Contains spoilers -- do not read unless you've seen House Of Cards Season 1, Episode 3
In all honesty, I was getting a bit worried for House Of Cards after I'd finished the first two episodes. Sure, the show was intelligent and witty, and the lead actors had their own special brand of charisma. I felt myself caring about (most of) the storylines.
But it was missing something integral to any modern TV show (yes, even the weighty dramas have it too): humor. Not just the Kevin Spacey wry-comment-to-the-camera humor, but something more.
We get it in the form of a giant peach, affectionately known as "the Peachoid." Located in Gaffney, South Carolina, the Peachoid really exists, and it functions as the town's water tank. It is visible for several miles and it stands four stories tall. On House Of Cards, It turns out that when Frank was running for election in this particular South Carolinian district, he fought for the Peachoid to be built. Amazing how a gigantic piece of fruit could pose such a threat to a powerhouse like Frank -- and therein lies the genius of this story. It's ludicrous, it's ironic, but damn, it's also really funny to see Frank sizing up his bulbous opponent with a sneer.
Frank's in trouble with his home jurisdiction of Gaffney because a 16-year-old girl crashed her car while texting a joke about the Peachoid. The logic goes that since he fought so hard for the creation of the monstrosity, somehow he's responsible for the girl's death. I was born and raised in a city, so I'm not totally behind this train of thought, but several small-towners have told me that this is an exact response from a tight-knit community. Instead of the girl being responsible for her own death (texting), the powers-that-be are to blame for not considering how big a distraction the monument is. As sorta-backwards as that seems, Frank's in the hot seat, and local community administrator Orrin Chase has several axes to grind with Frank, so he's making the situation much worse than it is.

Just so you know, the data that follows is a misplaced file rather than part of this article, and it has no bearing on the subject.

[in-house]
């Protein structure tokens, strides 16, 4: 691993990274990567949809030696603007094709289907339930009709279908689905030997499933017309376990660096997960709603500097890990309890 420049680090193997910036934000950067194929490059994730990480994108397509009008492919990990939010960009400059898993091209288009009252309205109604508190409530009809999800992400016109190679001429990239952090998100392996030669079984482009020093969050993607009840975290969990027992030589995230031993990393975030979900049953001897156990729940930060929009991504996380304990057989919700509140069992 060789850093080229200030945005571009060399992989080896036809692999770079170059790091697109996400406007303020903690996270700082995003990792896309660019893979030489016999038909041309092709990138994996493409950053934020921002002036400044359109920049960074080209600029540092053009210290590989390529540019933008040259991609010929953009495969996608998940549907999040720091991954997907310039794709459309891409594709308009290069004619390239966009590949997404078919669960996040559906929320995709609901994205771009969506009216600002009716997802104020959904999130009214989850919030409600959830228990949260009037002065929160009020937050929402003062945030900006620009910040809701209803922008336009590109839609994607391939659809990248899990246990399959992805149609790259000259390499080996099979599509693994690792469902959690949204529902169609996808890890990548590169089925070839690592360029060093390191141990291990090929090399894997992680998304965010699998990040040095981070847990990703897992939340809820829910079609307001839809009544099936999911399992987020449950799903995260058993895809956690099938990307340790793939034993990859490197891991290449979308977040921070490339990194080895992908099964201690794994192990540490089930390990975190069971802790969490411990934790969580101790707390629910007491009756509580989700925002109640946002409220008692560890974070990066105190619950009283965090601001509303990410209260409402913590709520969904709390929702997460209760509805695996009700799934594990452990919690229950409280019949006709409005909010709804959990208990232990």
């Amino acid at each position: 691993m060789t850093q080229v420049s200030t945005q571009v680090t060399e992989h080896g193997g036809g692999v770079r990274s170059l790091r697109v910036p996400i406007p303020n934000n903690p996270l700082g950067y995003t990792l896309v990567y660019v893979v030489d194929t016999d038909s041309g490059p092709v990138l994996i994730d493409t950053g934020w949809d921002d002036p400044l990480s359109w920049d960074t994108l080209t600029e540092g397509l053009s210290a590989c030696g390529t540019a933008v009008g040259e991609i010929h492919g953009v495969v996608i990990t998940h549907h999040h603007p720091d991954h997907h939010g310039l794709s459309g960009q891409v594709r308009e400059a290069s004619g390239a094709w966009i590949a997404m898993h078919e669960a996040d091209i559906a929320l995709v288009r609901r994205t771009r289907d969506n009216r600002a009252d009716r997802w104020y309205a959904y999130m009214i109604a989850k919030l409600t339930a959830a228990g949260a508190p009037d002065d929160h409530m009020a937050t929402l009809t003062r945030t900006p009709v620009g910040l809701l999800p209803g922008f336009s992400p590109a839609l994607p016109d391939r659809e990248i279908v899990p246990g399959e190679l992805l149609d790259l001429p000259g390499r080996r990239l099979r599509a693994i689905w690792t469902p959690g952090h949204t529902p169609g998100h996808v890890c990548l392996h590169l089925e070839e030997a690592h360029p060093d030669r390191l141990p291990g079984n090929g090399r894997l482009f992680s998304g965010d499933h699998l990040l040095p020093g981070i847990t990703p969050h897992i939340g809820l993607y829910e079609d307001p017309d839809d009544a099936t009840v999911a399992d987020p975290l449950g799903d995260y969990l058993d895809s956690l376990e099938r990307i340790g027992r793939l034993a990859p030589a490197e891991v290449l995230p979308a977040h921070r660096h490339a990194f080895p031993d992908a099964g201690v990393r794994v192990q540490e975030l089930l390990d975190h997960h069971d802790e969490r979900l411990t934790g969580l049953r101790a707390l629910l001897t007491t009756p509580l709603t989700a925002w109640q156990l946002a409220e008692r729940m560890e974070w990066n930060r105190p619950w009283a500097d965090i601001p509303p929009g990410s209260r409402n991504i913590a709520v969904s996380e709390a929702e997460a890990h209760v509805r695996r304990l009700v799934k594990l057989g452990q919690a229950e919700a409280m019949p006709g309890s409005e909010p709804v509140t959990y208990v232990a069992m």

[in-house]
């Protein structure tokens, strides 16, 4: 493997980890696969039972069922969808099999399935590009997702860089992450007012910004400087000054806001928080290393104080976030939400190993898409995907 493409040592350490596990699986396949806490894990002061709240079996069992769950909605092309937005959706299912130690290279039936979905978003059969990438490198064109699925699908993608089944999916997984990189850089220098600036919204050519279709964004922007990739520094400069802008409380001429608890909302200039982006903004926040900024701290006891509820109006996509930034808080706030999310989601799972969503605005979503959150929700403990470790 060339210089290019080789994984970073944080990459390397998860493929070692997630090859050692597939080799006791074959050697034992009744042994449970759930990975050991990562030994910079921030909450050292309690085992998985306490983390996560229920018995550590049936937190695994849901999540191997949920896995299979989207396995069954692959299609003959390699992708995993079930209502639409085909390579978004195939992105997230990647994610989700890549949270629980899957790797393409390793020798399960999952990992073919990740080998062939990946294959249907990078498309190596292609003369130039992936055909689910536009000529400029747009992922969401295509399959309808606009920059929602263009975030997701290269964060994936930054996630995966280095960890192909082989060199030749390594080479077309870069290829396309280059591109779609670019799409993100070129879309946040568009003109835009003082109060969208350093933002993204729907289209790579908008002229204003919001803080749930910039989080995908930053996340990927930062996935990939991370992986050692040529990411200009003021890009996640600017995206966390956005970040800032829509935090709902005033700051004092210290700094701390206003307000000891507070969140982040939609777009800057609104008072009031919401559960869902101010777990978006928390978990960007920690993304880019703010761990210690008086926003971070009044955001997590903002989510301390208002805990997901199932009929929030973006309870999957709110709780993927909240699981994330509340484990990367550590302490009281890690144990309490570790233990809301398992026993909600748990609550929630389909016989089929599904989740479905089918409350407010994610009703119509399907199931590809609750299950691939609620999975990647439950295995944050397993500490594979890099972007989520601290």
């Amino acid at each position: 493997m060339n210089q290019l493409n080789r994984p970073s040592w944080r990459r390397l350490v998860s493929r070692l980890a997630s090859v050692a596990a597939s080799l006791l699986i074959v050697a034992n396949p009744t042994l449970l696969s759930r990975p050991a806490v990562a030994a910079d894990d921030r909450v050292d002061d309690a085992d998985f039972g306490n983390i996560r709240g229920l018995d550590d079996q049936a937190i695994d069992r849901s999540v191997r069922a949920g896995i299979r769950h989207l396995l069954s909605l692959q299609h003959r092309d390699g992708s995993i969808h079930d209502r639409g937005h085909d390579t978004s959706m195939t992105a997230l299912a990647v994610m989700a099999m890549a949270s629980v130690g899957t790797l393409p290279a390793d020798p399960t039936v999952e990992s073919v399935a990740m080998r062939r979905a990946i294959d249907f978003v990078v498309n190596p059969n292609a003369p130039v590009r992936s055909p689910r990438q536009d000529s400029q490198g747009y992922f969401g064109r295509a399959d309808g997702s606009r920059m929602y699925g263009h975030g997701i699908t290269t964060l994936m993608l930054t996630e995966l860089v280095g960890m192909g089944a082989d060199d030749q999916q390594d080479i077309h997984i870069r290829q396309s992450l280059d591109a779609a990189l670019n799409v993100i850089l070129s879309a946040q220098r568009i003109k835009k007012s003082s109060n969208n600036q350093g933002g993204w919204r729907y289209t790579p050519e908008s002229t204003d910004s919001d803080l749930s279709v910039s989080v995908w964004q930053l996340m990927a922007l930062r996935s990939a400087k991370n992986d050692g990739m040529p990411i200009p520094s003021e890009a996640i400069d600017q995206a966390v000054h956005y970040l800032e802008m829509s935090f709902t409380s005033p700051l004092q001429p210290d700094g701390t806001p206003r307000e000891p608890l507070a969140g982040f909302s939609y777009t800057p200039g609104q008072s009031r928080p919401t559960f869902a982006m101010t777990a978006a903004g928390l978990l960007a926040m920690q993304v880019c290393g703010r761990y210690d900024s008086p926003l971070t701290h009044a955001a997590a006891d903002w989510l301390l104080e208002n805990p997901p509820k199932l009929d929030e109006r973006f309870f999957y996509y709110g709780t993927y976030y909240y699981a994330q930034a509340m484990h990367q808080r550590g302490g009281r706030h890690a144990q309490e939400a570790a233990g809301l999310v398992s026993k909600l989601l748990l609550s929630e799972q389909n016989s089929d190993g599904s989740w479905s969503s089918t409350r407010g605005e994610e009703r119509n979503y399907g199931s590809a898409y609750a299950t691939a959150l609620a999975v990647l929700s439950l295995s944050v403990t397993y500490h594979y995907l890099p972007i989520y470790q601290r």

So poor Frank has to leave D.C. at the worst possible time, just as the education bill discussions are about to start, in order to put out the fire in Gaffney. Just as he does it in Washington, Frank steamrolls the town's politicians. And citizens. And pastor. Come to think of it, it must have been simple for Frank to fly down to South Carolina and take control -- this is small potatoes compared to The Big Game in D.C. Despite some roadblocks put down by Chase, Frank slowly but surely wins over the dead teen's parents, with the ultimate manipulation delivered via church sermon. In one of the best scenes of House Of Cards so far, Frank yells out "I hate God!" to several gasps, but somehow manages to not be chased with pitchforks and burned on the pyre. In fact, he comes off looking like a saint (even though nearly every word out of his mouth is a lie).
It's one thing to lie in the halls of Washington, but quite another in the hallowed wooden walls of a local church. To hear Frank so easily spew forth falsity, it's clear that any sort of internal moral compass has long disappeared. This may be, truly, the lowest low he's sunk to so far. In the end, he emerges victorious by completely screwing over Chase (on his property no less), solving that pesky education bill problem (over the phone, at times while napping on the speaker) and making sure the Peachoid isn't lit up at night (and creating a scholarship in the dead girl's name with the no-lights savings). A masterwork, really.